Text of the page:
Rescue, Restore Of An Old Comoy's - PIC HEAVY

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agnosticpipe

Preferred Member
Nov 3, 2013
2,639
122
Being the sucker I am for attempting difficult restorations of debatable worth, I just couldn't resist this pipe. It's an old Comoy Grand Slam made, as near as I can tell, between 1933 and 1945. Any experts feel free to correct me if this is wrong. The pipe was partly in good condition, no chatter, but mostly in bad condition, with two one inch long vertical cracks in the bowl that went all the way through. It was cheap enough that I felt obligated to try to rescue it.

So long story short, with the use of a few different glues and wood putty, and a hose clamp, I managed to get the bowl whole again. Yes you can see some of the cracks yet, and I could have hidden them better with a darker stain, but it doesn't bother me too much as is. Mixed up some pipe mud slurry with a little rum and a drop of honey to make it a little sticky and coated the inside of the bowl to cover the crack repair, and start a cake. These pipes come with one of the weirder stingers I've seen. The stem was stuck in a partially out position, but after an hour in the freezer it came out, but only so far. I didn't know what exactly I was dealing with but I knew the stinger was hung up. So I half filled the bowl with alcohol and let it set over night. It finally worked free, but was a disgusting mess. It has two leather washers on the end and numerous holes of sorts, and I have no idea what it was supposed to accomplish, but I'm sure if I looked up the patent I'd find out. I managed to unscrew it from the stem and will save it as a curiosity. The little bar on the top of the stem was missing, and looking online it was said the the early Grand Slam pipes had a white and turquoise bar on the stem. The pics that I saw the blue looked more gray than blue, so I made mine a real turquoise color. The silver band looks original to the pipe as I see no cracks in the shank, and it's rather thick and well fitted. Then again I may be wrong.

So I guess all that's left to do is load it up and smoke it and see if it cracks open again...

Before:










After:











 

jpmcwjr

Preferred Member
May 12, 2015
14,391
2,048
Monterey Peninsula
Ho-Lee Cow! Great job, but what a shame such a beauty was either terribly mistreated or had really bad briar.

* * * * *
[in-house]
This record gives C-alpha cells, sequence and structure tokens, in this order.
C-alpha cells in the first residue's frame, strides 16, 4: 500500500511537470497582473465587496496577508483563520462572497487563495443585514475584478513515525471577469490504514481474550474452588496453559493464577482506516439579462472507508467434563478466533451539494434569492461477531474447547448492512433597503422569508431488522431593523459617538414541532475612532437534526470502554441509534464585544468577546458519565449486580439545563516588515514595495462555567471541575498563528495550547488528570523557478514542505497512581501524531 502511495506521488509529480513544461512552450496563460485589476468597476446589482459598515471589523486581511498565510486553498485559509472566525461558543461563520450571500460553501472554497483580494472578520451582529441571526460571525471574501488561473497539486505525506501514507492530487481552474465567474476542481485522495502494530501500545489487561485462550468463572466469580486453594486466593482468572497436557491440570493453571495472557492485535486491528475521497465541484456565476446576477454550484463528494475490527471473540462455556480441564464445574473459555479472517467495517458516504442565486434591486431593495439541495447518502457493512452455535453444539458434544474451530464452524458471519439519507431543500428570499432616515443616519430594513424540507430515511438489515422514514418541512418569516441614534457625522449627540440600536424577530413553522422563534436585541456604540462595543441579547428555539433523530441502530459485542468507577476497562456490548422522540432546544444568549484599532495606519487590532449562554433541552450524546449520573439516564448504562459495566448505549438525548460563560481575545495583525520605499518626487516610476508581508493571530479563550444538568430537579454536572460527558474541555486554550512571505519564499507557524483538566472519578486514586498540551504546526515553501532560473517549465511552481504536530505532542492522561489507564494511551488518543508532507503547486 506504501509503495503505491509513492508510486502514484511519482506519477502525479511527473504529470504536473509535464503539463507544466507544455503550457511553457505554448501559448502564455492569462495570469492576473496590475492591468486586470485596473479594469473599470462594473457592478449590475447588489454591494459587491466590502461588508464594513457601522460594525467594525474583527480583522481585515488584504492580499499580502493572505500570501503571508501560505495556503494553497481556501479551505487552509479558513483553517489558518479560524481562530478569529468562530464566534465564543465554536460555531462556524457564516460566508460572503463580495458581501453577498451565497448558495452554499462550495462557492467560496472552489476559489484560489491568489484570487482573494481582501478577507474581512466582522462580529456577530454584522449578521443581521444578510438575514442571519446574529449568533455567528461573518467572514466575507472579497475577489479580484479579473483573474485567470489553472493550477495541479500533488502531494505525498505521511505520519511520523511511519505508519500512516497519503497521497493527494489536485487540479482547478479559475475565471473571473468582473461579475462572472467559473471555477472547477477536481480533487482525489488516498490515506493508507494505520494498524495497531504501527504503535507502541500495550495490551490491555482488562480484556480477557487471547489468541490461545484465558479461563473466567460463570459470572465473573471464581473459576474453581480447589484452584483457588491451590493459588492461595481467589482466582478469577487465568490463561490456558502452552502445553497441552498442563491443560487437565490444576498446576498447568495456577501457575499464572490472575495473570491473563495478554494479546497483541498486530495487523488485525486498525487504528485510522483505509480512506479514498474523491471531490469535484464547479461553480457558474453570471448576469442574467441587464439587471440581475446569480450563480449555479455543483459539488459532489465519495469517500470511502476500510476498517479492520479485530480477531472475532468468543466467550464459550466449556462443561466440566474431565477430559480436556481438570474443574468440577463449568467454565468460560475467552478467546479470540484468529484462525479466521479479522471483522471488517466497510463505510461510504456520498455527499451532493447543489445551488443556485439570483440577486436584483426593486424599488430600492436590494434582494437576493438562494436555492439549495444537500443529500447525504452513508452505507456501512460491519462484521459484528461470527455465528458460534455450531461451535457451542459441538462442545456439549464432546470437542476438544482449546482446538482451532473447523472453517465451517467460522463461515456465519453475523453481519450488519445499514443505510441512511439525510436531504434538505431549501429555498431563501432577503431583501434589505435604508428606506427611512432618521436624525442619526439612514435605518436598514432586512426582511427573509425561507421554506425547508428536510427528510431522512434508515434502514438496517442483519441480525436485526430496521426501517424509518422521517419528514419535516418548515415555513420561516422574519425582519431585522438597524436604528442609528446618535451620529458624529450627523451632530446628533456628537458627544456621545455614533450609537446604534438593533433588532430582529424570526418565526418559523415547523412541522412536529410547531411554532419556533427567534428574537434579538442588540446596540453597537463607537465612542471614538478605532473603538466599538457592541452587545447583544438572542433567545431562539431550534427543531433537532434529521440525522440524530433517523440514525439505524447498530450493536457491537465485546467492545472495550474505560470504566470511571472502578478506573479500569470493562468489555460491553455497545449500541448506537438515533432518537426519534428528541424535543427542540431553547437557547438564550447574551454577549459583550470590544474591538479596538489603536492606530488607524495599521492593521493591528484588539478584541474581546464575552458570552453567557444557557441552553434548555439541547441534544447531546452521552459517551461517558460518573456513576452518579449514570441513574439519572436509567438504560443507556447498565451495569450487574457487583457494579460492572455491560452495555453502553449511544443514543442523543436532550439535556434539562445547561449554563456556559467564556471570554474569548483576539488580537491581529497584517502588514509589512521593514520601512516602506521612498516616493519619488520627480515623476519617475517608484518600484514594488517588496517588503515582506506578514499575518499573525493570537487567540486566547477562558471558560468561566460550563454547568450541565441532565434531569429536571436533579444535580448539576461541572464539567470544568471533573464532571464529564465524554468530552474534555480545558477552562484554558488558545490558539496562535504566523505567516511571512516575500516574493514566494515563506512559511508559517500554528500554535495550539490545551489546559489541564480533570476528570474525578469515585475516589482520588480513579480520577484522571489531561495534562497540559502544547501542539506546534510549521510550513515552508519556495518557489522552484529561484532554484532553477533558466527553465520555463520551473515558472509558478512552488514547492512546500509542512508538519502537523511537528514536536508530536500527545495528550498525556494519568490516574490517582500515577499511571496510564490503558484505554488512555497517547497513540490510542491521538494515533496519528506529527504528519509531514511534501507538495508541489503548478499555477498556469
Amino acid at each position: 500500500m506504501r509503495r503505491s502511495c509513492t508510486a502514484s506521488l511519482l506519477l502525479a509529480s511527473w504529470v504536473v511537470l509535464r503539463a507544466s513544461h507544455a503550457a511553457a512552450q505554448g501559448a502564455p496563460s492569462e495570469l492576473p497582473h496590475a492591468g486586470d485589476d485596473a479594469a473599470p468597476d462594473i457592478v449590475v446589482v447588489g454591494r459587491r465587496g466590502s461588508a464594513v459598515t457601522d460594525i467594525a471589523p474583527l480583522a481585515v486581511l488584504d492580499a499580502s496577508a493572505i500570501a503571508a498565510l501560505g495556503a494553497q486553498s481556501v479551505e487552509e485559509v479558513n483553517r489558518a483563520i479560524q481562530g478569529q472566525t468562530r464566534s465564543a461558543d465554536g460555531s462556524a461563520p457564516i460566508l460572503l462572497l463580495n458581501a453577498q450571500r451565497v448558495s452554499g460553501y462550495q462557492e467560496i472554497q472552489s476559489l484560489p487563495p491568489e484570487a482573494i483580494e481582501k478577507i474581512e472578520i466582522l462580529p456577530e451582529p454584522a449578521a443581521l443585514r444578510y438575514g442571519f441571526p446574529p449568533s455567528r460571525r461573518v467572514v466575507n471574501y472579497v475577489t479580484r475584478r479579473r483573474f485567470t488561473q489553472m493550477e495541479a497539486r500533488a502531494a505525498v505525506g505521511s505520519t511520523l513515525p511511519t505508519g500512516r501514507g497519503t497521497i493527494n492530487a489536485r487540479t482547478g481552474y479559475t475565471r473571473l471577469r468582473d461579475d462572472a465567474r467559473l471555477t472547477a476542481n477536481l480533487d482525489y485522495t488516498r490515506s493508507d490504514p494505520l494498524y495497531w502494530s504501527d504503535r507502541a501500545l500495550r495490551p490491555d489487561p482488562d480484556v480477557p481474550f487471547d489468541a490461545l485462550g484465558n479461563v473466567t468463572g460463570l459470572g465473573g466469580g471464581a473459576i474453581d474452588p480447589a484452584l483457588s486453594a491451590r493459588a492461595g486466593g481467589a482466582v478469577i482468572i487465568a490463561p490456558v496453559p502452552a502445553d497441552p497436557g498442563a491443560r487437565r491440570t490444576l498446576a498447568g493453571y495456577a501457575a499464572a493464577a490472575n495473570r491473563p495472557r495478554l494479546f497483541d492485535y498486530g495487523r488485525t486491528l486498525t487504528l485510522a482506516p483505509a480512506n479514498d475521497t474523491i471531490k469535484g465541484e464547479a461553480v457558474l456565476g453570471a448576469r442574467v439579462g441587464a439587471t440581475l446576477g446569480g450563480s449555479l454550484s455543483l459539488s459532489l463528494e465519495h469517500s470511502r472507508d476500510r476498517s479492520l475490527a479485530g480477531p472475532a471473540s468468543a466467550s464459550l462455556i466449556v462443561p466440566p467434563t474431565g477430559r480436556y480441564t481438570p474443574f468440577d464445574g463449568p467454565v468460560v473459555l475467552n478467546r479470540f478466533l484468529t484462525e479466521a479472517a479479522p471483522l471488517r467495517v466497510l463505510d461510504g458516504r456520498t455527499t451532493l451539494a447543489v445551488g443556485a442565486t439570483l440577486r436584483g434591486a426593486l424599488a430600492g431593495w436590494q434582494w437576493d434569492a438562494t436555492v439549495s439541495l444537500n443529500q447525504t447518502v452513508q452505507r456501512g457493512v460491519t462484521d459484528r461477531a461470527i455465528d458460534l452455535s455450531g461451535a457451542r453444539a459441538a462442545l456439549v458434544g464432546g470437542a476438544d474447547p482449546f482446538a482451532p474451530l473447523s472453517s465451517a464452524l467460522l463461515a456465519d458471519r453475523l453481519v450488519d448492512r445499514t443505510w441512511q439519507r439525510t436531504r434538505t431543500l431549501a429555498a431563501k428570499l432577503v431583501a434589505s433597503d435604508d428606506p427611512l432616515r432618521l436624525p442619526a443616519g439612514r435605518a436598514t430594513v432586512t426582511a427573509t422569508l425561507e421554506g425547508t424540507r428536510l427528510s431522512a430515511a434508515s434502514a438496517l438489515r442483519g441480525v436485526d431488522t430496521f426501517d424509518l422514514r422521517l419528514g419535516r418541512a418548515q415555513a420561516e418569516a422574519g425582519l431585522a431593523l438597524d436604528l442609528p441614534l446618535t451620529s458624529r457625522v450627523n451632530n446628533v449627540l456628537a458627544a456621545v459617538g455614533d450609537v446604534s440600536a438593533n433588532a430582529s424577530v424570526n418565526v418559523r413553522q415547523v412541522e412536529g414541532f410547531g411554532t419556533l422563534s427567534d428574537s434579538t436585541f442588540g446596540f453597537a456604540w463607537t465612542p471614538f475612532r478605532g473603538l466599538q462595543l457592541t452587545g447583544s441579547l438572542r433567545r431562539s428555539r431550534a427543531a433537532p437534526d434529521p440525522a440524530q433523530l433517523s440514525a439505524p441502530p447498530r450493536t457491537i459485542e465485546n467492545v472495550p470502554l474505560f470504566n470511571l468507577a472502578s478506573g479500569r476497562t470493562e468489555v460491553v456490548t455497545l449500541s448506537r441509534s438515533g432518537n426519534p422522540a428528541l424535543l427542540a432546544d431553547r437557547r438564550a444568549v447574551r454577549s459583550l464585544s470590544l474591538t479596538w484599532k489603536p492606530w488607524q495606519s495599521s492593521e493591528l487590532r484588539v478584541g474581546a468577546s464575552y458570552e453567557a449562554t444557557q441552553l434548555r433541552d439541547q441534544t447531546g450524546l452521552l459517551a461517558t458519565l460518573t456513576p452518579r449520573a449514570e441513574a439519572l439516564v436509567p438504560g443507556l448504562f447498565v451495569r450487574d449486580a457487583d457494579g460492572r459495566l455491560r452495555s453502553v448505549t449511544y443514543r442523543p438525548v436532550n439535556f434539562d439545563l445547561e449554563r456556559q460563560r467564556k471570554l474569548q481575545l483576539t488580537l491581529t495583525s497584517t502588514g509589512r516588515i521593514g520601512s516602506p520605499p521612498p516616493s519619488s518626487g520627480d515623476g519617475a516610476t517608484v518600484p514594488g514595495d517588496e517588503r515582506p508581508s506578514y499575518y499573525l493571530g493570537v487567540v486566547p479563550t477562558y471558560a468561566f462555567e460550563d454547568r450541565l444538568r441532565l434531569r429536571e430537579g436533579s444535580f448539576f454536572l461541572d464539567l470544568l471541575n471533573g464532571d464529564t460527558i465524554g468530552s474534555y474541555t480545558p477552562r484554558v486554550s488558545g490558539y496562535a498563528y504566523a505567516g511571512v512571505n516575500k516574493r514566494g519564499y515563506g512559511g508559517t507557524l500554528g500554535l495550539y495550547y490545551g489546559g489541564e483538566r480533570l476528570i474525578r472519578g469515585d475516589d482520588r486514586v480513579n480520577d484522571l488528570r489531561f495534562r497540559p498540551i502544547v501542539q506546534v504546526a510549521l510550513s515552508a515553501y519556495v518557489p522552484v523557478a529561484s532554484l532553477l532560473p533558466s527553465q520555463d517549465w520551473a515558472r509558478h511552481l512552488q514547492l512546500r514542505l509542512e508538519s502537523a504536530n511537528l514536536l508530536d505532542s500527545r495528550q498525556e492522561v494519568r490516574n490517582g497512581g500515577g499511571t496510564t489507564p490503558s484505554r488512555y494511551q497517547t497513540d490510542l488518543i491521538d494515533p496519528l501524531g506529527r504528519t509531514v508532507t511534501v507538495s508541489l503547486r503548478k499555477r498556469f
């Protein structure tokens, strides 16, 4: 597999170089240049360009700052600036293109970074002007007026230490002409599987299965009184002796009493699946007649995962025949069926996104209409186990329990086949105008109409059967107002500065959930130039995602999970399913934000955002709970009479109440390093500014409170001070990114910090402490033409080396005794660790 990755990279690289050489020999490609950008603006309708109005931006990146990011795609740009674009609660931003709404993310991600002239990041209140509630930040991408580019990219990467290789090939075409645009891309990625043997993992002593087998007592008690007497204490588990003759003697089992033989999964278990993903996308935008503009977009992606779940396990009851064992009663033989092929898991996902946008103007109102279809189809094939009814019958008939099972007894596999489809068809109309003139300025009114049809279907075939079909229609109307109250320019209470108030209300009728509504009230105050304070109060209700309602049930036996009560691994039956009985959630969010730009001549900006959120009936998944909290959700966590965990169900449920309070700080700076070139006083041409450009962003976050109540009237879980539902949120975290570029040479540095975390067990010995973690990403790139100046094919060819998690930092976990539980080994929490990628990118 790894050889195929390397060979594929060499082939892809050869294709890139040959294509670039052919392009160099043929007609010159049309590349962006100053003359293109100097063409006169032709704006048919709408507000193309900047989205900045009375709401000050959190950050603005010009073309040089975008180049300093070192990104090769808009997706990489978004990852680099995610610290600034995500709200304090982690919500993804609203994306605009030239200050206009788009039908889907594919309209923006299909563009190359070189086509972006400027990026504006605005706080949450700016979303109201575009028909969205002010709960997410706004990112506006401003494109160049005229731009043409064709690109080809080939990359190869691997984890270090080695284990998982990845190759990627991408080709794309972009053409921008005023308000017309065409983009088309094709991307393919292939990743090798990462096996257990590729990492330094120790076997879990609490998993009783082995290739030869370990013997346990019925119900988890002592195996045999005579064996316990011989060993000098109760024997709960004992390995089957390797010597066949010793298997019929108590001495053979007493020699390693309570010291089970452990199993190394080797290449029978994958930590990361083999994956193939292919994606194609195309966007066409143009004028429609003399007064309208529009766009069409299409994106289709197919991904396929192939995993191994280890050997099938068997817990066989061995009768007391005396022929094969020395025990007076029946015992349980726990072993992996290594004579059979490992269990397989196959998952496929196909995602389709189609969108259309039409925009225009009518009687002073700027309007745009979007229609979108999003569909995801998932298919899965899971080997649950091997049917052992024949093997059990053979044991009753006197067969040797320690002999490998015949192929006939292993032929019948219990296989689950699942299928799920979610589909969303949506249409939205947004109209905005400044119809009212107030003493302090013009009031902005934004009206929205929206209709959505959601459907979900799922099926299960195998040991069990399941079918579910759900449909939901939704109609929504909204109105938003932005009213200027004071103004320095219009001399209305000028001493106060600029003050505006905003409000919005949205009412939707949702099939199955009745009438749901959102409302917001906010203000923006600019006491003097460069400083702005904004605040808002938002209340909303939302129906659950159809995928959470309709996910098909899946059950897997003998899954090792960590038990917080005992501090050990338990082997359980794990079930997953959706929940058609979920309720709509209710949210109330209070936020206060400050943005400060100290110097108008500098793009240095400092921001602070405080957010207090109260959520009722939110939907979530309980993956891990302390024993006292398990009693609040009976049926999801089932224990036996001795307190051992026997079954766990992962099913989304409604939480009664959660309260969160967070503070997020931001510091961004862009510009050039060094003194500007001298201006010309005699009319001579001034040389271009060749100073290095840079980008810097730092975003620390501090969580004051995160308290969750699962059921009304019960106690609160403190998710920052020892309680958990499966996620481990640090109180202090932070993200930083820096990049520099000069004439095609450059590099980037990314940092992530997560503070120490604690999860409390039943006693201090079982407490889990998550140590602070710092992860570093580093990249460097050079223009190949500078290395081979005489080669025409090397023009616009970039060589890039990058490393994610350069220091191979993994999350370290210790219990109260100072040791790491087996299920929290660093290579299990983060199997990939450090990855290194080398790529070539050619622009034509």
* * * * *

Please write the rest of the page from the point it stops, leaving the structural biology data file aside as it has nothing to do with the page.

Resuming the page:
And your middle three photos (horizontal ones) of after resto show how pipes could be photographed, with out PS, and give a very different impression than what really is there, which the final photos make very clear.
Ideas of how the cracks came about?

 

agnosticpipe

Preferred Member
Nov 3, 2013
2,639
122
I often wonder what happens to pipes like this too. There was some cake in the bowl but not a huge amount, and when I touched it with a pen knife, it literally just all fell out! What you see in the before pic is all that was left in the bowl. The only thing I can think of is, that it was just smoked too hot.

 

kaan

New member
Nov 20, 2015
49
0
Your effort and craftsmanship is laudable and i hope you enjoy your smokes sir! "Stop and smell the tobacco" instead of roses! :)

 

averagegent

Member
Jan 22, 2016
127
0
An incredible bit of work, and well worth it, regardless of cost. You can truly call that pipe your own! :wink:

 

simong

Preferred Member
Oct 13, 2015
548
0
Unbelievable restoration! Hopefully it shall reward the work you put in, by the way of many sweet smokes to come. I'm sure it will, well done!

 

agnosticpipe

Preferred Member
Nov 3, 2013
2,639
122
Jay, I kinda forgot about this post, but I have to admit that this has been a great smoking pipe, and after smoking it about a dozen times in the last few months, it hasn't cracked open again.

I use a couple of different glues depending on the repair I'm doing. For this pipe, I used WoodWeld, an epoxy made by JB Weld to to glue the bowl together using pressure from a hose clamp on the bowl. I didn't use too much, because I wanted to use some super glue with briar dust to finish off the crack inside and outside of the bowl. It didn't really hide the crack that well, but the flash pics show it more than in real life. I've used these glues a number of times in repairing major problems in pipes before, and it has worked well. Putting pipe mud inside the bowl is really necessary though to give it some cake to start so you won't be smoking any glue.

 

mawnansmiff

Preferred Member
Oct 14, 2015
4,794
1
Sunny Cornwall, UK.
Thanks for the info Orley. I personally have used 'Rapide Epoxy Putty' for similar repairs with success but am running low on it. I will be trying JB Weld as this seems a popular alternative with the pipe repair community.
I've yet to try pipe mud as I am not 100% convinced that it actually works though I do appreciate it is a popular method.
Regards,
Jay.

 

shikano53

Preferred Member
May 26, 2015
1,431
30
That looks amazing! I would have thought it was a goner.

Well done indeed. :clap:

 
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